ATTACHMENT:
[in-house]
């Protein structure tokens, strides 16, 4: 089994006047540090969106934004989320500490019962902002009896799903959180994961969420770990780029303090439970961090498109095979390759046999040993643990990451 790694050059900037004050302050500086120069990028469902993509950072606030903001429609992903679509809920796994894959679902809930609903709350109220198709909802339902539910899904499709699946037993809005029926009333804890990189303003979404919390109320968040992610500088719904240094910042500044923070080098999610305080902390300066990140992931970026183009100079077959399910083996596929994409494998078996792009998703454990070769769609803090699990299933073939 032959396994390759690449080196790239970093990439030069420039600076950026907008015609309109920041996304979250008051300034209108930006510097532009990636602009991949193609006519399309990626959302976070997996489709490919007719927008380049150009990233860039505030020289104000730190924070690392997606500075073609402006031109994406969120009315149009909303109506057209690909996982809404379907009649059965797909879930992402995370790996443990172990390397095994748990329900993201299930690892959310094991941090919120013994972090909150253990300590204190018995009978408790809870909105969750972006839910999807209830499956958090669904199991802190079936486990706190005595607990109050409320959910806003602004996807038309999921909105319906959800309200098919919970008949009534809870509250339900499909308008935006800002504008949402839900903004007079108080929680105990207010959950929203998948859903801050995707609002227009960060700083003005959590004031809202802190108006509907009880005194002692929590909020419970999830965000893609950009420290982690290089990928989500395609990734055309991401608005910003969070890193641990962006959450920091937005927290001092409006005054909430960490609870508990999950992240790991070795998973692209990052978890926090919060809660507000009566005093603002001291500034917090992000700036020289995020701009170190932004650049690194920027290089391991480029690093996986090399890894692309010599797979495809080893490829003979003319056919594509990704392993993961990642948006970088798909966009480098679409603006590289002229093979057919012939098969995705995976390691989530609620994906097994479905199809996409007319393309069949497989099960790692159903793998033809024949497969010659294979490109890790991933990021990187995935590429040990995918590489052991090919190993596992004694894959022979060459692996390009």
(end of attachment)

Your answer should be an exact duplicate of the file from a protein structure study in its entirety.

[in-house]
């Protein structure tokens, strides 16, 4: 089994006047540090969106934004989320500490019962902002009896799903959180994961969420770990780029303090439970961090498109095979390759046999040993643990990451 790694050059900037004050302050500086120069990028469902993509950072606030903001429609992903679509809920796994894959679902809930609903709350109220198709909802339902539910899904499709699946037993809005029926009333804890990189303003979404919390109320968040992610500088719904240094910042500044923070080098999610305080902390300066990140992931970026183009100079077959399910083996596929994409494998078996792009998703454990070769769609803090699990299933073939 032959396994390759690449080196790239970093990439030069420039600076950026907008015609309109920041996304979250008051300034209108930006510097532009990636602009991949193609006519399309990626959302976070997996489709490919007719927008380049150009990233860039505030020289104000730190924070690392997606500075073609402006031109994406969120009315149009909303109506057209690909996982809404379907009649059965797909879930992402995370790996443990172990390397095994748990329900993201299930690892959310094991941090919120013994972090909150253990300590204190018995009978408790809870909105969750972006839910999807209830499956958090669904199991802190079936486990706190005595607990109050409320959910806003602004996807038309999921909105319906959800309200098919919970008949009534809870509250339900499909308008935006800002504008949402839900903004007079108080929680105990207010959950929203998948859903801050995707609002227009960060700083003005959590004031809202802190108006509907009880005194002692929590909020419970999830965000893609950009420290982690290089990928989500395609990734055309991401608005910003969070890193641990962006959450920091937005927290001092409006005054909430960490609870508990999950992240790991070795998973692209990052978890926090919060809660507000009566005093603002001291500034917090992000700036020289995020701009170190932004650049690194920027290089391991480029690093996986090399890894692309010599797979495809080893490829003979003319056919594509990704392993993961990642948006970088798909966009480098679409603006590289002229093979057919012939098969995705995976390691989530609620994906097994479905199809996409007319393309069949497989099960790692159903793998033809024949497969010659294979490109890790991933990021990187995935590429040990995918590489052991090919190993596992004694894959022979060459692996390009």